TOKYO "" Five U.S. Air Force bases in the Pacific are the latest to allow servicemembers to friend, tweet and instant message from their desks at work.
On Tuesday, airmen at certain bases in Alaska, Guam, Hawaii and Japan received access to social media sites such as YouTube, Facebook and Twitter for work and limited personal use, according to an Air Force spokesman at Andersen Air Force Base on Guam.
The changes come after a Feb. 25 Defense Department directive meant to establish rules about how or whether troops can use social media on non`classified Internet networks.
So far, military leaders from different branches are doling out that access in different ways. Earlier this week, the Marine Corps lifted its ban on social media worldwide.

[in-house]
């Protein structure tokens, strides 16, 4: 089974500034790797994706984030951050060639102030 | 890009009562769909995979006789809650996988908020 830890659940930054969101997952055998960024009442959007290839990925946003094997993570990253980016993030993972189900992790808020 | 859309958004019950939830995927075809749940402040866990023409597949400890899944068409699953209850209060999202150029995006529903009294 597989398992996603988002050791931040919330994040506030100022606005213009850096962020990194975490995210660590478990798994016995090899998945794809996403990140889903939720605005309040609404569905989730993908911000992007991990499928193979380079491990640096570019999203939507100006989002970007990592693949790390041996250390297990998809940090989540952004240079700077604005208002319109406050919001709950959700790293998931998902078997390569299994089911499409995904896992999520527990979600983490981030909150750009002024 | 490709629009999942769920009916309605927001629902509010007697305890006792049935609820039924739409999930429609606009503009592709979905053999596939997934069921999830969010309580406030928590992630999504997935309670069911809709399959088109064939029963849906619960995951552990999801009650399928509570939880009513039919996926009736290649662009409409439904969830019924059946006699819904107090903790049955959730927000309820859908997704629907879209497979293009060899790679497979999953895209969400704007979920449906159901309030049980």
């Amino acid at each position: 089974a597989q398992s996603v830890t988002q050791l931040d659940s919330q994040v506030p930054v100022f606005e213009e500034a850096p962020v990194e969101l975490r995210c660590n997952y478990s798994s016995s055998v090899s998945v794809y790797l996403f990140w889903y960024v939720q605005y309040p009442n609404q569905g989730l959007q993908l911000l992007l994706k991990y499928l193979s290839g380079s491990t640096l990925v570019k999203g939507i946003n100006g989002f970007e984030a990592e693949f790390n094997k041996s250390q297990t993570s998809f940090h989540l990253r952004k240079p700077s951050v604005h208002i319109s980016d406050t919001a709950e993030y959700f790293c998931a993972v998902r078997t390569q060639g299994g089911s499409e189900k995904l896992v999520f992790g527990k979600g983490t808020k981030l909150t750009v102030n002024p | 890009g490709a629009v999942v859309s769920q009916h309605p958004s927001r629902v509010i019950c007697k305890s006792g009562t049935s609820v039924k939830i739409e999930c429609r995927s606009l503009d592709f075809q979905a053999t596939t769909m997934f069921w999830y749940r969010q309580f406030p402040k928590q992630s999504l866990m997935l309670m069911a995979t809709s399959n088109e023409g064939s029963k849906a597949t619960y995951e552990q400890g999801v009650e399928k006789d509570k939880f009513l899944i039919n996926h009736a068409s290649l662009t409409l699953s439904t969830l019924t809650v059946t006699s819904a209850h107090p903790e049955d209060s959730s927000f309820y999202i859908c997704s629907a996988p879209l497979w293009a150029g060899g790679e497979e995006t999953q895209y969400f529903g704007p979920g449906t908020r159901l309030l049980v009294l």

The Air Force, however, is using five bases in the Pacific "" Andersen, Eielson and Elmendorf in Alaska, Hickam in Hawaii, and Yokota in Japan "" to test the new policy for security problems and bandwidth usage, according to Andersen spokesman Capt. Andrew Hoskinson.
"We're looking to strike a balance between ensuring that people can use these sites for official use and for limited personal use, with the need to protect the Air Force network," Hoskinson said.
The sites are scheduled to open to the entire Air Force on April 26, Hoskinson said in a phone interview Thursday.
Much like the Marine Corps' rules, airmen are prohibited from releasing any classified, operational security, or sexually explicit information on the sites, Hoskinson said.
Airmen are still prohibited from checking personal e-mail accounts "" such as Yahoo, Hotmail or Gmail "" at work.
And usage of the social media sites should be work-related or a quick check rather than a daylong activity, "just the same way someone might check a sports score," Hoskinson said.